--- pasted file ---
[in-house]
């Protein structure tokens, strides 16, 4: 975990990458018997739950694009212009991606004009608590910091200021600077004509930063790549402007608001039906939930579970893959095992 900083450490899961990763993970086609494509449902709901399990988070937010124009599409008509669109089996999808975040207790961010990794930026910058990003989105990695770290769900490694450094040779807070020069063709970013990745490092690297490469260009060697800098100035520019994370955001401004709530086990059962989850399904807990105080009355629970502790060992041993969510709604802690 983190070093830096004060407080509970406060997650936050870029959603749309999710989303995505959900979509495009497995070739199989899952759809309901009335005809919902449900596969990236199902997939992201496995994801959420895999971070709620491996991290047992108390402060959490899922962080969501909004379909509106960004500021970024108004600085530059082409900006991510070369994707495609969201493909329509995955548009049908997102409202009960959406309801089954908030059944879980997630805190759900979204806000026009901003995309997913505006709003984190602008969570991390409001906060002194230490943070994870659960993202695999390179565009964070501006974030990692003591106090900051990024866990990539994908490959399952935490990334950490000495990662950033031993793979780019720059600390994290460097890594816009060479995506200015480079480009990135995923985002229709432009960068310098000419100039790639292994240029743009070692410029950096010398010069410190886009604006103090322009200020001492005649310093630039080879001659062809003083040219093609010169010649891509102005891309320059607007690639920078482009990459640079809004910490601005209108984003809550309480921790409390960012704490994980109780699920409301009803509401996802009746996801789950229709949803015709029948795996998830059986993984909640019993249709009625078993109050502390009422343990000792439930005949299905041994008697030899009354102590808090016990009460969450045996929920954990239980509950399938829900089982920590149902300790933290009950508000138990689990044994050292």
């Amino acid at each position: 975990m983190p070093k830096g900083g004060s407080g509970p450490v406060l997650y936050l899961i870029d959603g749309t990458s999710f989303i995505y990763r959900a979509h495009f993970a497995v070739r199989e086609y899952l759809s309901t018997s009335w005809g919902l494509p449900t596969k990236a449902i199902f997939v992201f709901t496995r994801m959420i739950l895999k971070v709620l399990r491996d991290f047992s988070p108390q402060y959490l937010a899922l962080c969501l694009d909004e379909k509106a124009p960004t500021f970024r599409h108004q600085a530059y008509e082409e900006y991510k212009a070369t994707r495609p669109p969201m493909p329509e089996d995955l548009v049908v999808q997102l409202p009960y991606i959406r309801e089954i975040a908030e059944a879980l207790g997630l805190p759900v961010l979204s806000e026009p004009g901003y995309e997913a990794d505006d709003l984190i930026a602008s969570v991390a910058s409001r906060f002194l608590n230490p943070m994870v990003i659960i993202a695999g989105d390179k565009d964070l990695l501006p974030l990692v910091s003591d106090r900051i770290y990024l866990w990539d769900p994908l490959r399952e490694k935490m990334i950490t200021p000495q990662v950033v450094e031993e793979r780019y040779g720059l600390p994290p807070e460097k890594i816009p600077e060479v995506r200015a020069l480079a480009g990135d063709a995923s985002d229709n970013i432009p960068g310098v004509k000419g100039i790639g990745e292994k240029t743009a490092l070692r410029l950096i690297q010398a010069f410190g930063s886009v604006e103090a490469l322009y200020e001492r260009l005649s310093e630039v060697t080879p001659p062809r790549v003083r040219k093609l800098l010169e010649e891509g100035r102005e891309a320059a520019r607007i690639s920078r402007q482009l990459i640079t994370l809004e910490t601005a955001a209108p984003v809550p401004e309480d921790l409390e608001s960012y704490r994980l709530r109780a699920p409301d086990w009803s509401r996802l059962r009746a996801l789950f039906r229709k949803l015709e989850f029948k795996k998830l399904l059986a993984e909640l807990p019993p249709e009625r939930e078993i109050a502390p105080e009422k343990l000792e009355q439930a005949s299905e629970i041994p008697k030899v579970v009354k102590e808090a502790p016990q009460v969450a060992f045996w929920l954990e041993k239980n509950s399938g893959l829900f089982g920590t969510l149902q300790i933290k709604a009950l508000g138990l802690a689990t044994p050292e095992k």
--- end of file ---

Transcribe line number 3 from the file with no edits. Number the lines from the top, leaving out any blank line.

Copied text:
């Amino acid at each position: 975990m983190p070093k830096g900083g004060s407080g509970p450490v406060l997650y936050l899961i870029d959603g749309t990458s999710f989303i995505y990763r959900a979509h495009f993970a497995v070739r199989e086609y899952l759809s309901t018997s009335w005809g919902l494509p449900t596969k990236a449902i199902f997939v992201f709901t496995r994801m959420i739950l895999k971070v709620l399990r491996d991290f047992s988070p108390q402060y959490l937010a899922l962080c969501l694009d909004e379909k509106a124009p960004t500021f970024r599409h108004q600085a530059y008509e082409e900006y991510k212009a070369t994707r495609p669109p969201m493909p329509e089996d995955l548009v049908v999808q997102l409202p009960y991606i959406r309801e089954i975040a908030e059944a879980l207790g997630l805190p759900v961010l979204s806000e026009p004009g901003y995309e997913a990794d505006d709003l984190i930026a602008s969570v991390a910058s409001r906060f002194l608590n230490p943070m994870v990003i659960i993202a695999g989105d390179k565009d964070l990695l501006p974030l990692v910091s003591d106090r900051i770290y990024l866990w990539d769900p994908l490959r399952e490694k935490m990334i950490t200021p000495q990662v950033v450094e031993e793979r780019y040779g720059l600390p994290p807070e460097k890594i816009p600077e060479v995506r200015a020069l480079a480009g990135d063709a995923s985002d229709n970013i432009p960068g310098v004509k000419g100039i790639g990745e292994k240029t743009a490092l070692r410029l950096i690297q010398a010069f410190g930063s886009v604006e103090a490469l322009y200020e001492r260009l005649s310093e630039v060697t080879p001659p062809r790549v003083r040219k093609l800098l010169e010649e891509g100035r102005e891309a320059a520019r607007i690639s920078r402007q482009l990459i640079t994370l809004e910490t601005a955001a209108p984003v809550p401004e309480d921790l409390e608001s960012y704490r994980l709530r109780a699920p409301d086990w009803s509401r996802l059962r009746a996801l789950f039906r229709k949803l015709e989850f029948k795996k998830l399904l059986a993984e909640l807990p019993p249709e009625r939930e078993i109050a502390p105080e009422k343990l000792e009355q439930a005949s299905e629970i041994p008697k030899v579970v009354k102590e808090a502790p016990q009460v969450a060992f045996w929920l954990e041993k239980n509950s399938g893959l829900f089982g920590t969510l149902q300790i933290k709604a009950l508000g138990l802690a689990t044994p050292e095992k």